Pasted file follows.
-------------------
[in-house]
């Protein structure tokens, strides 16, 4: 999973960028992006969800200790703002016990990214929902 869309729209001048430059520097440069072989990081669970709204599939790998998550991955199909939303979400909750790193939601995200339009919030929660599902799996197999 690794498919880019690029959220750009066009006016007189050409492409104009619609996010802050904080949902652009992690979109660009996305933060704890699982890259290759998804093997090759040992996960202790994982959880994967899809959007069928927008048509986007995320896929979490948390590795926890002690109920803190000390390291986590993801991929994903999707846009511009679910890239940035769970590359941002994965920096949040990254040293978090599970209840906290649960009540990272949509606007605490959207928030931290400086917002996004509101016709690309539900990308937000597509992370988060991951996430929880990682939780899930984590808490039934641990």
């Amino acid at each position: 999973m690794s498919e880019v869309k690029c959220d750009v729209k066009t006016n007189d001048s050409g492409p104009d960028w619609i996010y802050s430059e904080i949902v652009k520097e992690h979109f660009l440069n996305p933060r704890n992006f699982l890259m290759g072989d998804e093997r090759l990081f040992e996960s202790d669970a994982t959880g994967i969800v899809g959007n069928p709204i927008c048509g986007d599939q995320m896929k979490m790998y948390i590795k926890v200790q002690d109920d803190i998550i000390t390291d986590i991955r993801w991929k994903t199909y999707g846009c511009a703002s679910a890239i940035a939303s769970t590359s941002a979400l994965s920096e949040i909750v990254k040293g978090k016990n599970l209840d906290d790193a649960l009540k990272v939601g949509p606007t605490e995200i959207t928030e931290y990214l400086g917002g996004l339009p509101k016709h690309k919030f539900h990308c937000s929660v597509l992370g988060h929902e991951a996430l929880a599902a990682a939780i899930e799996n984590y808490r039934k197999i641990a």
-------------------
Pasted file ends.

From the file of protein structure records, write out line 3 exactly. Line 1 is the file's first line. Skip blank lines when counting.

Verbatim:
């Amino acid at each position: 999973m690794s498919e880019v869309k690029c959220d750009v729209k066009t006016n007189d001048s050409g492409p104009d960028w619609i996010y802050s430059e904080i949902v652009k520097e992690h979109f660009l440069n996305p933060r704890n992006f699982l890259m290759g072989d998804e093997r090759l990081f040992e996960s202790d669970a994982t959880g994967i969800v899809g959007n069928p709204i927008c048509g986007d599939q995320m896929k979490m790998y948390i590795k926890v200790q002690d109920d803190i998550i000390t390291d986590i991955r993801w991929k994903t199909y999707g846009c511009a703002s679910a890239i940035a939303s769970t590359s941002a979400l994965s920096e949040i909750v990254k040293g978090k016990n599970l209840d906290d790193a649960l009540k990272v939601g949509p606007t605490e995200i959207t928030e931290y990214l400086g917002g996004l339009p509101k016709h690309k919030f539900h990308c937000s929660v597509l992370g988060h929902e991951a996430l929880a599902a990682a939780i899930e799996n984590y808490r039934k197999i641990a």